An oasis on the plains: year-round fishing on Iowa’s great lake
September 12, 2023
When most Midwesterners hear the word “Great Lakes,” they think of Huron, Erie, or Michigan. When Iowans hear those words, they think of Spirit, West Okoboji, Minnewachata, and Upper and Lower GAR. Iowa’s so-called “Great Lakes,” Spirit Lake and its five interconnected sister waters, provide an absolute treasure trove of year-round outdoor recreational opportunities. In the winter, ice fishing is incredibly popular, as intrepid, warmly dressed anglers descend on lakes from all over the Midwest in search of walleye, northern pike and other species. Come summer, the lakes come alive with recreational boaters, water skiers, and personal watercraft enthusiasts.
Despite the increase in non-fishing boat traffic, there are still plenty of fishing opportunities. In fact, as the Hawkeye State warms up in mid- to late summer, so does fishing. And with six waters to choose from, you can find room to elbow somewhere with excellent action.
Some anglers tend to prefer one body of water over another. Local fishing guide John Grosvenor certainly has a point.
“(West Okoboji) is probably one of the most diverse fisheries you’ll ever see,” Grosvenor says without hesitation. “And it’s not hard to catch fish. It’s a well-kept secret here in the upper Midwest because it’s in Iowa. People think of the 10,000 lakes north of us in Minnesota when they think of fishing, and Iowa doesn’t.” It doesn’t come to the mind of a lot of people. People when they think of a fishing destination.”
Now, in his 23rd year of mentoring, Grosvenor has had plenty of time to form his opinions. He has always found West Okoboji to be his favorite in the series, mainly because it is a very deep, clear lake with a lot of underwater structures. However, all of Iowa’s great lakes offer something for anglers to enjoy in late summer.
West Okoboji Gills
As with other Great Lakes of Iowa, the West Okoboji area is by no means a one-trick pony when it comes to species diversity. Grosvenor says it’s not uncommon for his clients to catch seven different species during a single four-hour trip on this lake, especially when fishing live bait under jellyfish. Targets include largemouth and smallmouth bass, walleye, pike, musky, freshwater drum, three different species of sunfish (bluegills, green sunfish, and pumpkinseed), crappie, yellow perch, and yellow bass.
“The yellow bass is an invasive species that has been in West Okoboji for about a decade. Everyone thought they were going to be the end of the fishery when they got here, but it’s gotten better. They thought they were going to be gone,” the guide says. “It’s a good eating fish, and it’s a lot of fun to catch.”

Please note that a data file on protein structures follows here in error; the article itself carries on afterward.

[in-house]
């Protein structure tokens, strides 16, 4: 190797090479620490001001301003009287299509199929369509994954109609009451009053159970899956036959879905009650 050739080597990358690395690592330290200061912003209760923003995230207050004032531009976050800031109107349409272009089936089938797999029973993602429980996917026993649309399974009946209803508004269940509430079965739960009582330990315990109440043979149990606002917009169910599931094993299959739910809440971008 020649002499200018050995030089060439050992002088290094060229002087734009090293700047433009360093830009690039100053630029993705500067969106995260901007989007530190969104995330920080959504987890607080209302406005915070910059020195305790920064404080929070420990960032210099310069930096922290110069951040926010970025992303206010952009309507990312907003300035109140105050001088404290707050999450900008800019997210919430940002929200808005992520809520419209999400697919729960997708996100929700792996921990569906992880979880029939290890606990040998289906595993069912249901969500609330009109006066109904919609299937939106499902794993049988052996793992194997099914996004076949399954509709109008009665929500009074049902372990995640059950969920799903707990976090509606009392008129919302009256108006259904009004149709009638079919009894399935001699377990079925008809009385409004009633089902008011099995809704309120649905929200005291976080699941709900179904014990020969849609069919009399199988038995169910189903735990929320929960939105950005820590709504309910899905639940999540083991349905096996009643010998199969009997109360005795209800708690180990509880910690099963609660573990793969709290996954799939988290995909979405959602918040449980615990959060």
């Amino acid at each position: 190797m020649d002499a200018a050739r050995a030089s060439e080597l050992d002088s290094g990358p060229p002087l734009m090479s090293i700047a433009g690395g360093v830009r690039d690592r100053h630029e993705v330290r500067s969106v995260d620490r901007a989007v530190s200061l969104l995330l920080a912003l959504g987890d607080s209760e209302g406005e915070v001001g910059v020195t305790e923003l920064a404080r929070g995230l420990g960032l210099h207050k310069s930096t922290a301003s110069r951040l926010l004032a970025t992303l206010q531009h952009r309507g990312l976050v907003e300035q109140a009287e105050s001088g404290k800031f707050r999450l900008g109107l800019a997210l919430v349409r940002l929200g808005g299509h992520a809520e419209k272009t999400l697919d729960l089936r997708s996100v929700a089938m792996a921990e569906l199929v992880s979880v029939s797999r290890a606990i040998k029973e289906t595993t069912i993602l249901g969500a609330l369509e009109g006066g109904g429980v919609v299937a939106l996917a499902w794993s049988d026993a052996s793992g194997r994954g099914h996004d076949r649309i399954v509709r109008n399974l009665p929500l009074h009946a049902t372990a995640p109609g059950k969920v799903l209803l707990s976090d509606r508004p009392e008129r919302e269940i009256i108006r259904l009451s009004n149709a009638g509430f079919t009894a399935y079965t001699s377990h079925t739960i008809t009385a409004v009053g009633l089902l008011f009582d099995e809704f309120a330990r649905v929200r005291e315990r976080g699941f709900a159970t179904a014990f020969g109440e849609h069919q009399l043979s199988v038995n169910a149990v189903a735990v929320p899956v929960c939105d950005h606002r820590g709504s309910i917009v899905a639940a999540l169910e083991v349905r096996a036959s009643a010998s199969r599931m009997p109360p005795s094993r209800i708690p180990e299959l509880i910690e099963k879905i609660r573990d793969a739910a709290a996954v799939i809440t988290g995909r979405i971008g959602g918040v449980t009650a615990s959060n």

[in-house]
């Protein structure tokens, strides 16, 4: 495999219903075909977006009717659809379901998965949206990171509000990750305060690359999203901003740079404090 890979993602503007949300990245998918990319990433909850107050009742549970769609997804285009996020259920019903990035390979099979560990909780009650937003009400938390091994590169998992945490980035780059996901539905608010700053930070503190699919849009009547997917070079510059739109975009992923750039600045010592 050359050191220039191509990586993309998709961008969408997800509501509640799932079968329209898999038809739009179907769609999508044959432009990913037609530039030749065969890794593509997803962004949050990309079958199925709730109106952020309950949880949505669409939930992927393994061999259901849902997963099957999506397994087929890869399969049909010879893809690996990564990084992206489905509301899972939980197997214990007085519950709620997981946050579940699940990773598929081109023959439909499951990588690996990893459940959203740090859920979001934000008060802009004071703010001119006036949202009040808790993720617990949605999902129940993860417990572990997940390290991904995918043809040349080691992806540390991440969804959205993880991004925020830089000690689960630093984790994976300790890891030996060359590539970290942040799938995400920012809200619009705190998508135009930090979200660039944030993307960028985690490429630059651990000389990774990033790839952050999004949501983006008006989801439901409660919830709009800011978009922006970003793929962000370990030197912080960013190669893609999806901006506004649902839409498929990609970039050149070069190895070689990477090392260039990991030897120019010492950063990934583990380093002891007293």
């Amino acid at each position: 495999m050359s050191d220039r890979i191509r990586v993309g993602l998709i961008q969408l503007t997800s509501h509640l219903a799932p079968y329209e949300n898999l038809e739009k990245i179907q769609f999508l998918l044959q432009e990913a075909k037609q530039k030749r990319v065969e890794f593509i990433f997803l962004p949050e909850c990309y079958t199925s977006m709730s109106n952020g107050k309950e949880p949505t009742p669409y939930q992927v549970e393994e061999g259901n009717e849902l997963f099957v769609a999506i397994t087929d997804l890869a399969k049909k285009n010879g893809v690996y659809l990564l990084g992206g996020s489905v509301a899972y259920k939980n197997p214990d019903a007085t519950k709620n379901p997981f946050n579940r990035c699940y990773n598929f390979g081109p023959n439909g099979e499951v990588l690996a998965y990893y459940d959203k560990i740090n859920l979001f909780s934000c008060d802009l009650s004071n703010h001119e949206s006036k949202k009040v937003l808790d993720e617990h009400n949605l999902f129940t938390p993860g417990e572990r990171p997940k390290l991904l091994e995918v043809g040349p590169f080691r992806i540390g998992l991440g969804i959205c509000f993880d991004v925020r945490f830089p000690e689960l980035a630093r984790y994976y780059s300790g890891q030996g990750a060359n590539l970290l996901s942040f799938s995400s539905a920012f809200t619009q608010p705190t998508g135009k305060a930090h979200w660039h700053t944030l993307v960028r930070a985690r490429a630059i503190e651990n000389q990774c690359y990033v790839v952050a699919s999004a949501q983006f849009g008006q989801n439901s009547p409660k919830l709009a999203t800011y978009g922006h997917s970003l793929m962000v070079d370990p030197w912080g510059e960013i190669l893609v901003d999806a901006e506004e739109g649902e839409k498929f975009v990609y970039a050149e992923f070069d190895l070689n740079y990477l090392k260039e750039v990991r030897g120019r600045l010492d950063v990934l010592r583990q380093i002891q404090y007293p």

However, bluegills receive the lion’s share of Grosvenor’s attention during the late summer months. And these aren’t the bluegills in farm ponds either. “Our bluegills right now are unparalleled,” he says. “I’ve been doing this a long time, and this is the best crop of bluegills I can ever remember.”
He points out that the lake’s size standard is a 10-inch solid fish. He estimates he caught 20 of them in 2022, plus three 11-inch bluegills, which matches the number of 11-inch bluegills he caught in the previous two decades.
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According to the guide, catching good bluegills in West Okoboji isn’t exactly rocket science. He points out that modern electronics make finding schools of fish – even the deep-water August fish – much less difficult than it would have been in the past. Although West Okoboji (the deepest natural lake in Iowa) has a maximum depth of about 140 feet and an average of 38 feet, you’ll need to target water in the 15 to 20 foot range.
Grosvenor suggests rigging the inline egg sinker, circling under a sliding chute, and ending the presentation with a red worm, although he says waxworms or mealworms work well, too. While all of this is fairly standard for a bluegill rig, the leader he uses — 10- to 15-pound fluorocarbon — is anything but.
“I have people saying, ‘What? How can you do that?!'” the guide says. “The fish don’t care in the summer; they’re not picky. We catch a lot of other fish while we’re fishing these, and I hate to see that look on someone’s face when they lose a big fish to a cut line.”